Capitol Reax: film incentives, syringe exchange
The week-long civics lesson includes a speech from Gov. DeSantis.

Florida State Capitol Building

The Senate transportation, tourism and economic development appropriations subcommittee on Thursday is set to discuss an economic development incentive package. The bill includes language addressing the sports and film incentives.

Chris Hudson, state director for Americans for Prosperity—Florida, said in a statement:

“I urge the members of the Senate to take a break from corporate welfare distractions to focus on taxpayers’ real needs, and oppose S.B. 1646. Florida has already burned through almost $300 million dollars on a failed film program. Taxpayers are worse off today because lawmakers thought it would be a good idea to pour millions into Hollywood movie studios, producers and virtual production companies. All they got in return was 43 cents for every dollar invested in this failed program, plus projects like ‘Magic Mike’ and ‘Spring Breakers,’ which left fewer resources for what lawmakers should be focused on, like education and infrastructure”

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The House judiciary committee on Wednesday approved a bill that allowed the University of Miami to establish a needle and syringe exchange pilot program in Miami-Dade County. The goal is to offer free, clean and unused needles and hypodermic syringes as a way to prevent the transmission of HIV/AIDS and other blood-born diseases.

Bill Piper, senior director of National Affairs for the Drug Policy Alliance, said in a statement:

“It is looking more and more likely that Florida will finally join many other states – including, most recently, Kentucky and Indiana – in creating a sterile syringe exchange program. Clear evidence shows that these programs save lives, while reducing problematic drug use. We applaud Rep. (Katie) Edwards and Sen. (Oscar) Braynon for their courageous leadership on this critical issue of health policy and harm reduction.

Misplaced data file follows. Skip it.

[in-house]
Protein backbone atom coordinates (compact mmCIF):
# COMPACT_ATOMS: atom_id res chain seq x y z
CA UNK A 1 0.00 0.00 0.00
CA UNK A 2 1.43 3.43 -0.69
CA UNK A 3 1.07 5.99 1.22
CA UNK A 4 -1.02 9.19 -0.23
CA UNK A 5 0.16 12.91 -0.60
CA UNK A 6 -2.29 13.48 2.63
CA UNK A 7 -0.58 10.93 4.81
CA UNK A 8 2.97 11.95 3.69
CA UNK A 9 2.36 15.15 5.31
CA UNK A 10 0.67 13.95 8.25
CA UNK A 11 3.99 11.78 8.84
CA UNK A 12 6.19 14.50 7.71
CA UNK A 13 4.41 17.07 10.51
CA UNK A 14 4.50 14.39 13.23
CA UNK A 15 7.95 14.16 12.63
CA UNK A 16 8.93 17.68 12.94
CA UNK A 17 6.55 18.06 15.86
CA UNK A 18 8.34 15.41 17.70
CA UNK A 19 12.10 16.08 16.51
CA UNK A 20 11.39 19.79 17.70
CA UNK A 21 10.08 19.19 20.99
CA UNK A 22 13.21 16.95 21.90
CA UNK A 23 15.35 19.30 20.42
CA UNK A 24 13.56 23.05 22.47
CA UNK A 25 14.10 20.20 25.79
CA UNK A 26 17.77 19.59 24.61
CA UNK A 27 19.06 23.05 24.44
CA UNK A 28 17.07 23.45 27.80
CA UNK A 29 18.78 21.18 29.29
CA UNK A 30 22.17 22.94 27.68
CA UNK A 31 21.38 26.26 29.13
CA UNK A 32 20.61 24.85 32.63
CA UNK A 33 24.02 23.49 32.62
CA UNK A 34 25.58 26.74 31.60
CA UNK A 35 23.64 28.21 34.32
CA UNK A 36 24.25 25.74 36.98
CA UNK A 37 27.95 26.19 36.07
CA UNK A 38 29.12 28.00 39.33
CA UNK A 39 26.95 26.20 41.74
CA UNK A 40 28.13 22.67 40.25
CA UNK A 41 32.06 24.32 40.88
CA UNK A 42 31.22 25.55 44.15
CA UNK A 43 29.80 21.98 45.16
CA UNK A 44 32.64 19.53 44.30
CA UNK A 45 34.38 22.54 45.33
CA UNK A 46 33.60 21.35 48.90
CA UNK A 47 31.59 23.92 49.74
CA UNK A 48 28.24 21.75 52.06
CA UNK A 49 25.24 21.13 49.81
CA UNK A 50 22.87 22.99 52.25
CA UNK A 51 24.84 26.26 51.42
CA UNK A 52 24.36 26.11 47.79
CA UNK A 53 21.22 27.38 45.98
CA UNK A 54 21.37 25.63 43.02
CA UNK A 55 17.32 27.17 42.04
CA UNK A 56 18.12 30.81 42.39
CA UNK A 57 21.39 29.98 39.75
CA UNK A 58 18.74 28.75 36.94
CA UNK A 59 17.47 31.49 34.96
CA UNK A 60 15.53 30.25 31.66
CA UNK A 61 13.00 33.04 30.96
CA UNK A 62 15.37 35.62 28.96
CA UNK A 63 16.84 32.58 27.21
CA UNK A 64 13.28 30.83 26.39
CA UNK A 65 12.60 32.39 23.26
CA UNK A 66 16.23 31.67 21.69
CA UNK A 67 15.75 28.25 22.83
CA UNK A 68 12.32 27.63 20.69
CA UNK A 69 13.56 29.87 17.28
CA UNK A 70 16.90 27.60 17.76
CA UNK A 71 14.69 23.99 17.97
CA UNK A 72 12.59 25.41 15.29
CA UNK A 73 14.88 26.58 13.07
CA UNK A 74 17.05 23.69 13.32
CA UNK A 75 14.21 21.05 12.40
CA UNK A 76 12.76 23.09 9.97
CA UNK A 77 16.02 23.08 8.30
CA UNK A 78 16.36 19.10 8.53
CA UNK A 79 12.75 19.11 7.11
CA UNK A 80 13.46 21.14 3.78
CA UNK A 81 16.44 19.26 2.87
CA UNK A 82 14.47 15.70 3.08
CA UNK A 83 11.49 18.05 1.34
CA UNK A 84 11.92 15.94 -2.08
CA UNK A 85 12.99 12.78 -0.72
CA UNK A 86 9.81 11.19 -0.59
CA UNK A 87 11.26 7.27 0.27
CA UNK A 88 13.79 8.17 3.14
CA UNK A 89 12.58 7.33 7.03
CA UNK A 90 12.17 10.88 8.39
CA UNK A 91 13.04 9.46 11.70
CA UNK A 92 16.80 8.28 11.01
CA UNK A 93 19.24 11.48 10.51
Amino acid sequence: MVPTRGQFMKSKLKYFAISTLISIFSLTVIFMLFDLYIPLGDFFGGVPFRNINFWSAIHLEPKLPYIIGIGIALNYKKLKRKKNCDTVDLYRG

“IDEA is a first step for Florida, but one of great importance. A pilot program in Miami-Dade, combined with Congress’ recent repeal of the ban on federal money funding such programs, bode well for the future of syringe exchanges being adopted more broadly in Florida and delivering a huge blow to the spread of infectious disease in the state.”

Julia Negron, parent advocate and project director for the Suncoast Harm Reduction Project, said in a statement:

“Clean syringes would have prevented my son from contracting Hepatitis C. We must pass these reforms this year for the simple, moral reason that syringe exchanges save lives. Myself and my fellow parent advocates finally feel as if the legislature is on the precipice of taking this step, thanks to the tireless effort of IDEA’s House and Senate sponsors, Rep. Edwards and Sen. Braynon.”

Staff Reports


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